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Exchanges M&A Pro Lown Sticks to His Guns in a Tough Sector

Co-head of global financial technology at Morgan Stanley in New York, Christian Lown advised IntercontinentalExchange on its announced $8.2 billion bid for NYSE Euronext. Lown is a veteran deal maker for the exchange industry, which has seen several high-profile merger bids fail in recent years.

CHRISTIAN LOWN ARRIVED IN HONG KONG IN 1993 as a newly minted graduate of Virginia’s Lynchburg College, where he had studied international relations with a minor in history. The New Jersey native spent a year teaching English and American history to 40 Hong Kong students and learned to “adjust his prejudices at the door” as he worked with people from different cultures.

Lown (pronounced “loan”) soon left teaching for a career in investment banking, but the experience served him well. The 43-year-old banker, who is co-head of global financial technology at Morgan Stanley in New York, knows that cultural and legal differences can have a crucial impact on merger activity in the increasingly global exchange sector.

That knowledge has informed his work as lead adviser to longtime client IntercontinentalExchange on its $8.2 billion agreement to acquire NYSE Euronext. If the deal closes, it will end a saga for Atlanta-based ICE and its target, operator of the New York Stock Exchange and Amsterdam-based Euronext. Both firms have been trying to merge with various partners for several years, and Lown has advised on many of those deals.

Lown ascribes the exchange industry’s M&A woes to regulatory and antitrust hurdles. Scuttled deals include Deutsche Börse’s $9 billion attempted takeover of NYSE Euronext last year and Singapore Exchange’s $8 billion bid for the Australian Securities Exchange in 2011. To keep the pipeline full, Lown has looked elsewhere. “While deal activity stalled in the exchange sector in 2010 and 2011, we were still busy advising on other acquisitions in the broader financial technology sector,” he says. Lown represented New York–based index provider MSCI on its $1.6 billion purchase of New York’s RiskMetrics Group in 2010. Last year Morgan Stanley remained in fourth place globally for financial institutions group M&A as its volume rose 44 percent, to $56 billion, according to Dealogic.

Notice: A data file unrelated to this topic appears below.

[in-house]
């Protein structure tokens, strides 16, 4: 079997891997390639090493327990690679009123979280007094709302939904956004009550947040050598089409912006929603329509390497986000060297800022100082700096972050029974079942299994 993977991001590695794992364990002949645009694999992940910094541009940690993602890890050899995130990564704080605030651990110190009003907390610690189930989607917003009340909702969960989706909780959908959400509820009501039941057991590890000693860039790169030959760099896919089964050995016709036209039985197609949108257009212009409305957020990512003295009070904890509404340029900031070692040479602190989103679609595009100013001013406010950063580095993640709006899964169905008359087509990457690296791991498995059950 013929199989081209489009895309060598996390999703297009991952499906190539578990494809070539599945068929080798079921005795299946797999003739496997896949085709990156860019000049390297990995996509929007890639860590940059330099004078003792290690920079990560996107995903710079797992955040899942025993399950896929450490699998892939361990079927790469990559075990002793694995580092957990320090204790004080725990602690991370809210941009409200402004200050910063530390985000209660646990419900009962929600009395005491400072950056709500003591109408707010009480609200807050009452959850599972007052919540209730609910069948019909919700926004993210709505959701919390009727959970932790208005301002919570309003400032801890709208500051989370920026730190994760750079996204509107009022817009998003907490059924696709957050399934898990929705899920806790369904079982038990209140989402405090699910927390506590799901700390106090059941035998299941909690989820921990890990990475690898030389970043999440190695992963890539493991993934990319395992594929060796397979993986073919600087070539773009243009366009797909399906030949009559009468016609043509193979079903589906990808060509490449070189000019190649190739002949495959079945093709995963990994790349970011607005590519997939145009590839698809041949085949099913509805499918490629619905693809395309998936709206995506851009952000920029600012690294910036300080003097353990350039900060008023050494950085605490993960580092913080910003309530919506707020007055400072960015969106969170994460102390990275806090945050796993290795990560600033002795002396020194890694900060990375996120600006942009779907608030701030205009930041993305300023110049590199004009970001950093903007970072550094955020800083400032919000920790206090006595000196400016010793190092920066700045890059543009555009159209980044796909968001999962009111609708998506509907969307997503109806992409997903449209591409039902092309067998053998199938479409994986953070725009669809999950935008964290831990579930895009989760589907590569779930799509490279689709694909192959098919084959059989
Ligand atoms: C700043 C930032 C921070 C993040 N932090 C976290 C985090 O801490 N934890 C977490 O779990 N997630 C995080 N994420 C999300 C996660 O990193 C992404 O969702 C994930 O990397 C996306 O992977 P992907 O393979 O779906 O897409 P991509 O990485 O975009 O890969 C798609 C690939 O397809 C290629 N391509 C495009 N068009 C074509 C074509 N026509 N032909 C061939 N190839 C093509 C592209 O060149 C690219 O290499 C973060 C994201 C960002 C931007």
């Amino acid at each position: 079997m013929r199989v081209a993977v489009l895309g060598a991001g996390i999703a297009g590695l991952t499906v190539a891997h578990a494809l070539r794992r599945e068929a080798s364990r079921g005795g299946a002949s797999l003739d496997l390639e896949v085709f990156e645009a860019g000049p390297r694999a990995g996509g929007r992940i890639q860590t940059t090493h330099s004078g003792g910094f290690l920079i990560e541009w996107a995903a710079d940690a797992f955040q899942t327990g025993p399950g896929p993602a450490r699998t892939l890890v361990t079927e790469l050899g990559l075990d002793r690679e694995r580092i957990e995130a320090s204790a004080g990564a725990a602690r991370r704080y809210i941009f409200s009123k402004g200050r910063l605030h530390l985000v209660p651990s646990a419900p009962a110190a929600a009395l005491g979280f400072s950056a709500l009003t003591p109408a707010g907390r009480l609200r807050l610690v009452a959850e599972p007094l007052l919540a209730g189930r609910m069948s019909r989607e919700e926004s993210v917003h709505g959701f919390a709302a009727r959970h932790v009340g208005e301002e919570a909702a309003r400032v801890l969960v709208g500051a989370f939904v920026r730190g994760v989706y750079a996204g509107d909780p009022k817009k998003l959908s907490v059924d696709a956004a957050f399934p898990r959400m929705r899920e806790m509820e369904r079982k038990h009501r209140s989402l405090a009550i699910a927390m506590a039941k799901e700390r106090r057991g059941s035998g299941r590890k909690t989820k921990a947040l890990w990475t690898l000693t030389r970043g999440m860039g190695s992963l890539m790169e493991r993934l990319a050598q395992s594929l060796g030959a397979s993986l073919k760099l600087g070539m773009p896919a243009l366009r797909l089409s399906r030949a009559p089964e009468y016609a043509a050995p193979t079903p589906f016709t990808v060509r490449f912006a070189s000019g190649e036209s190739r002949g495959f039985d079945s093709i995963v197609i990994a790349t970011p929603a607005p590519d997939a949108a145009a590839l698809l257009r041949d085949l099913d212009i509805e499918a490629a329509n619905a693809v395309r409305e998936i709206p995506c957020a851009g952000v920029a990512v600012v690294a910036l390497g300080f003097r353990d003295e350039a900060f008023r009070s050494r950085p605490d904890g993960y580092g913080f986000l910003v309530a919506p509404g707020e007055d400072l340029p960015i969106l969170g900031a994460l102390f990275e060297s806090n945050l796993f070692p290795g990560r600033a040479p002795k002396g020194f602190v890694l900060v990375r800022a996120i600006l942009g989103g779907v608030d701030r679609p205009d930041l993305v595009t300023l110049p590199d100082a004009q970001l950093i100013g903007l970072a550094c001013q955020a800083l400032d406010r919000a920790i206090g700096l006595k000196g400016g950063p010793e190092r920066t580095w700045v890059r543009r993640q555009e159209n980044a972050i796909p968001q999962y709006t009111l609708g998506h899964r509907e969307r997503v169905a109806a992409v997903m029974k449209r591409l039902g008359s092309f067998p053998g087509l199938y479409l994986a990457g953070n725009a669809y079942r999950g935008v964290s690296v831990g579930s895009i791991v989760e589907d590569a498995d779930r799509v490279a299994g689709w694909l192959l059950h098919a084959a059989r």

Lown got his start as an assistant equity analyst with Hong Kong–based brokerage CLSA Asia-Pacific Markets in 1994, just when China was beginning to liberalize its equity markets. When the Asian financial crisis erupted three years later, he returned to the U.S., earning an MBA from the University of Virginia’s Darden School of Business. Lown joined Credit Suisse First Boston as an associate in 2001, and he has been based in New York ever since. In 2003 he moved to UBS, where he was promoted to vice president before Morgan Stanley hired him as an executive director in 2006.

That year he worked with ICE on its $10 billion offer for the Chicago Board of Trade, which was trumped by CME Group’s $11 billion bid. “Even after ICE’s very public failure to acquire the CBOT, Chris stayed with us as we moved on and shifted our sights to other ideas,” says ICE chairman and CEO Jeffrey Sprecher.

ICE is offering $33.12 per share in stock and cash for NYSE Euro­next in a deal that would create one of the world’s biggest derivatives exchanges. Success isn’t guaranteed, though: After Deutsche Börse made its bid for NYSE Euronext, ICE teamed up with New York–based Nasdaq OMX Group to make a counteroffer, only to have regulators on both sides of the Atlantic block the two bids on competition grounds by early 2012.

Undeterred, ICE revived merger talks with NYSE Euronext last September. The following month the U.S. firm offered to spin off Euronext, the group’s European exchange subsidiary, to appease the Continent’s antitrust regulators. After NYSE Euronext rejected its first bid, which was 90 percent stock, ICE upped the cash portion of its offer to $11.27 a share. “There was a lot of price discovery,” Lown says.

The deal maker expects a pickup in FIG M&A activity as economies recover and financial institutions in China and other emerging countries seek more exposure to developed markets; he cites Industrial and Commercial Bank of China’s 2012 co-purchase of a U.S. subsidiary of Bank of East Asia. Of China, Lown says, “The opportunity has never been better.”

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